The British Medical Association has called for the government to stop its plans for a massive reorganisation of the NHS and to withdraw the Health and Social Care Bill. 

However, a special representative meeting in London drew back from opposing the Bill "in its entirety". And a vote of no confidence in health secretary Andrew Lansley was narrowly defeated.

At the first SRM for almost 20 years, doctors said the proposals outlined in the ‘Liberating the NHS’ white paper last summer were too extreme, too rushed and would impact negatively on patient care.

More than 350 doctors backed calls for the Bill to be scrapped and said the government’s “risky plan” should not be carried out while the NHS in England is trying to save £20 billion over four years.

However, a call for the association to oppose the Bill in its entirety was narrowly lost, with 54% of representatives voting against this motion.

BMA Council member Dr Jacky Davis urged doctors to tell the government it rejected all parts of the Bill and argued that no significant changes would be achieved by negotiation, whatever doctors’ concerns.

She added: “This is not Woolworth’s pick and mix – we cannot choose the things we like and reject the rest. We cooperated with the government on its consultation and they took no notice of us at all.”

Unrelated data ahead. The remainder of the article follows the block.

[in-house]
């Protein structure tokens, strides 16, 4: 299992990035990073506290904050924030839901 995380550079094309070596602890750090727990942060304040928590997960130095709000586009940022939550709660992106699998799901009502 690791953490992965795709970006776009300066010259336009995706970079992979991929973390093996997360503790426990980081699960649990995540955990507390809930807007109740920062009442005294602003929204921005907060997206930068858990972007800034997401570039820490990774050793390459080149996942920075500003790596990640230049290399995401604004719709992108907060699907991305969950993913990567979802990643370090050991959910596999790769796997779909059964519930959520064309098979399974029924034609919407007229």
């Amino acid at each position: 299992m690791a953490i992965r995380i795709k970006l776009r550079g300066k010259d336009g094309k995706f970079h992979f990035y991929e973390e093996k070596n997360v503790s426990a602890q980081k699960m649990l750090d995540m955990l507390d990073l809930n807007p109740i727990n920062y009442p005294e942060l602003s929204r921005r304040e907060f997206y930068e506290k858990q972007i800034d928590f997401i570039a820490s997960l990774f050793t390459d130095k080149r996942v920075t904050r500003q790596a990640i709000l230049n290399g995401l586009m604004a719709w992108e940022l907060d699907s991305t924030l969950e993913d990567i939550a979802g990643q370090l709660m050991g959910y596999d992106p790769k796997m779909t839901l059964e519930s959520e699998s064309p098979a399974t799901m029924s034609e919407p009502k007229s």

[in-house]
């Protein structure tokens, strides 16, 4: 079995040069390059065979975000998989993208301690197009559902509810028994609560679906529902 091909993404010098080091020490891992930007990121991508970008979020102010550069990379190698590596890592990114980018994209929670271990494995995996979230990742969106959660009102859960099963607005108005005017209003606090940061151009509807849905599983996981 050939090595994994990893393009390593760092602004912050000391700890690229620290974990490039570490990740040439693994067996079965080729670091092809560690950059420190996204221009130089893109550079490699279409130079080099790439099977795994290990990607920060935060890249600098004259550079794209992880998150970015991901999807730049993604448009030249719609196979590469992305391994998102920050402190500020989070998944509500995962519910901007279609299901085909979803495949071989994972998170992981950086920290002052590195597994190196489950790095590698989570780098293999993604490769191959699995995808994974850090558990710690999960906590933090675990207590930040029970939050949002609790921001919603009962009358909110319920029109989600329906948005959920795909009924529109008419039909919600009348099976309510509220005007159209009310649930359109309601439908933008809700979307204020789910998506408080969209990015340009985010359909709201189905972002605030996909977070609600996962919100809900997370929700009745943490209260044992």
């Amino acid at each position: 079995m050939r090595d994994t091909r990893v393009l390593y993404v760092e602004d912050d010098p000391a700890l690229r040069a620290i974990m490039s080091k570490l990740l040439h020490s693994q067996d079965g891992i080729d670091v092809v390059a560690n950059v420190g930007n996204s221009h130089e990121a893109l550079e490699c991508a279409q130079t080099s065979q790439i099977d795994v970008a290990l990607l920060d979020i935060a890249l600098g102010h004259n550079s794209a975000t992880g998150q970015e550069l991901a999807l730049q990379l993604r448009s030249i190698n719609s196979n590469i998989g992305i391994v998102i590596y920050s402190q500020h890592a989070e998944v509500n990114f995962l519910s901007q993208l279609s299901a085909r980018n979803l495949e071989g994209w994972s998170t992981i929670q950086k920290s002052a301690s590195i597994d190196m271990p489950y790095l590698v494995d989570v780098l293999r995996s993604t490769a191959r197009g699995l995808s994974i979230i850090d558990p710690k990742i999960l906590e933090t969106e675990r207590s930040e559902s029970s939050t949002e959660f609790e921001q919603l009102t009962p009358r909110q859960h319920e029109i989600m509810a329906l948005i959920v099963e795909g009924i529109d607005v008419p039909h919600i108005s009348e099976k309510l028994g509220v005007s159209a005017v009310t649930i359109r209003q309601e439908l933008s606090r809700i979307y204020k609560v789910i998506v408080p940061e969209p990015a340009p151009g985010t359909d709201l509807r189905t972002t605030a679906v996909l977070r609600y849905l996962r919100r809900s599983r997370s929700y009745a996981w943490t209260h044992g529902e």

However, Dr Hamish Meldrum, BMA Council chairman, said rejecting the Bill in its entirety would send out the wrong message. He also argued it would be a high risk strategy for the doctors’ union, since it was highly likely that the Bill would go ahead.

He further predicted that there was room for manoeuvre. He told the meeting: “There is still a long way to go and a lot to play for so please do not tie our negotiating hands.”

Earlier Dr Meldrum, who has faced criticism from the medical professional for his policy of ‘critical engagement’, told the meeting that some people had mistakenly labelled the association’s approach as the ‘BMA supports [the] proposals’.

He said: “I do not support this Bill, the profession does not support this Bill, the BMA does not support this Bill.” However, he added: “We need to be realistic about where we are and what we wish for."

Doctors at the meeting backed a motion claiming that there was no electoral mandate for the government’s changes but rejected calls for a public referendum to assess public support for the Bill.

They also attacked the government’s plans to form clusters of primary care trusts ahead of the introduction of GP commissioning. They said PCTs – which must merge into clusters by June – were losing key staff and at risk of collapse.

Doctors also criticised what they described as a lack of protection for patient data in the Bill. Dr Tony Calland, a member of the BMA Council and the National Information Governance Board for Health and Social Care, told doctors that the Bill gave the health secretary sovereign power to use patient data as he saw fit.

He added: “Nowhere in the bill is there any mention of anonymisation, pseudoanonymisation, aggregation or consent to use data either in the Uk or even outside the UK.”

Dr Grant Ingrams, former chair of the BMA GP committee’s IT committee, said he was “disgusted and incandescent” about the lack of protection for patient data in the Bill.